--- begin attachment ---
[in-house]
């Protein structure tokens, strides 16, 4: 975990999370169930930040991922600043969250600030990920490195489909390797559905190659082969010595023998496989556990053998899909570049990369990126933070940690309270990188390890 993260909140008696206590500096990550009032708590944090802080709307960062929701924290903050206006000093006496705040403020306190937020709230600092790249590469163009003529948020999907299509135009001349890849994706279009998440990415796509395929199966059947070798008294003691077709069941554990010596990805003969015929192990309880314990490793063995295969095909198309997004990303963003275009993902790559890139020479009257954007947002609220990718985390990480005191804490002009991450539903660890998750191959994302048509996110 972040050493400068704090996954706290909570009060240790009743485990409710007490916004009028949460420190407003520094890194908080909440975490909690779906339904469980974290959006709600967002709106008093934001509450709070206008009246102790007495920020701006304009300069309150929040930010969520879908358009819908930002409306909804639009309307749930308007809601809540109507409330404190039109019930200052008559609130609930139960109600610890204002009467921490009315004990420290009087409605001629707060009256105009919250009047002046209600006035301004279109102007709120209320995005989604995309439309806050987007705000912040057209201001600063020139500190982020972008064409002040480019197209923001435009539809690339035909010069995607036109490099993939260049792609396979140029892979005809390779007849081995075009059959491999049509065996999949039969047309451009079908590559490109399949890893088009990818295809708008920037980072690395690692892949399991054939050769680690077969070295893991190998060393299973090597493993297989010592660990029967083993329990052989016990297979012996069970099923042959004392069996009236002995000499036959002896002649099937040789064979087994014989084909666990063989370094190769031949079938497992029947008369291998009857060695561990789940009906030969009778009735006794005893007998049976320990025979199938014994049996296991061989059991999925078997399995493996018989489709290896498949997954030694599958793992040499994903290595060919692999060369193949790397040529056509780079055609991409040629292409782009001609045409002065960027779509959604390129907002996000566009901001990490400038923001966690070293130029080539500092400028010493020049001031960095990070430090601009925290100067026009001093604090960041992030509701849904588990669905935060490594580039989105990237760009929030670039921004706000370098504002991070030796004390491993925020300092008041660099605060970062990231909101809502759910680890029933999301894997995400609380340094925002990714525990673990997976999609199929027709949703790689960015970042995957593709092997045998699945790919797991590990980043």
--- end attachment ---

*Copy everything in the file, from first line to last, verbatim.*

[in-house]
């Protein structure tokens, strides 16, 4: 975990999370169930930040991922600043969250600030990920490195489909390797559905190659082969010595023998496989556990053998899909570049990369990126933070940690309270990188390890 993260909140008696206590500096990550009032708590944090802080709307960062929701924290903050206006000093006496705040403020306190937020709230600092790249590469163009003529948020999907299509135009001349890849994706279009998440990415796509395929199966059947070798008294003691077709069941554990010596990805003969015929192990309880314990490793063995295969095909198309997004990303963003275009993902790559890139020479009257954007947002609220990718985390990480005191804490002009991450539903660890998750191959994302048509996110 972040050493400068704090996954706290909570009060240790009743485990409710007490916004009028949460420190407003520094890194908080909440975490909690779906339904469980974290959006709600967002709106008093934001509450709070206008009246102790007495920020701006304009300069309150929040930010969520879908358009819908930002409306909804639009309307749930308007809601809540109507409330404190039109019930200052008559609130609930139960109600610890204002009467921490009315004990420290009087409605001629707060009256105009919250009047002046209600006035301004279109102007709120209320995005989604995309439309806050987007705000912040057209201001600063020139500190982020972008064409002040480019197209923001435009539809690339035909010069995607036109490099993939260049792609396979140029892979005809390779007849081995075009059959491999049509065996999949039969047309451009079908590559490109399949890893088009990818295809708008920037980072690395690692892949399991054939050769680690077969070295893991190998060393299973090597493993297989010592660990029967083993329990052989016990297979012996069970099923042959004392069996009236002995000499036959002896002649099937040789064979087994014989084909666990063989370094190769031949079938497992029947008369291998009857060695561990789940009906030969009778009735006794005893007998049976320990025979199938014994049996296991061989059991999925078997399995493996018989489709290896498949997954030694599958793992040499994903290595060919692999060369193949790397040529056509780079055609991409040629292409782009001609045409002065960027779509959604390129907002996000566009901001990490400038923001966690070293130029080539500092400028010493020049001031960095990070430090601009925290100067026009001093604090960041992030509701849904588990669905935060490594580039989105990237760009929030670039921004706000370098504002991070030796004390491993925020300092008041660099605060970062990231909101809502759910680890029933999301894997995400609380340094925002990714525990673990997976999609199929027709949703790689960015970042995957593709092997045998699945790919797991590990980043």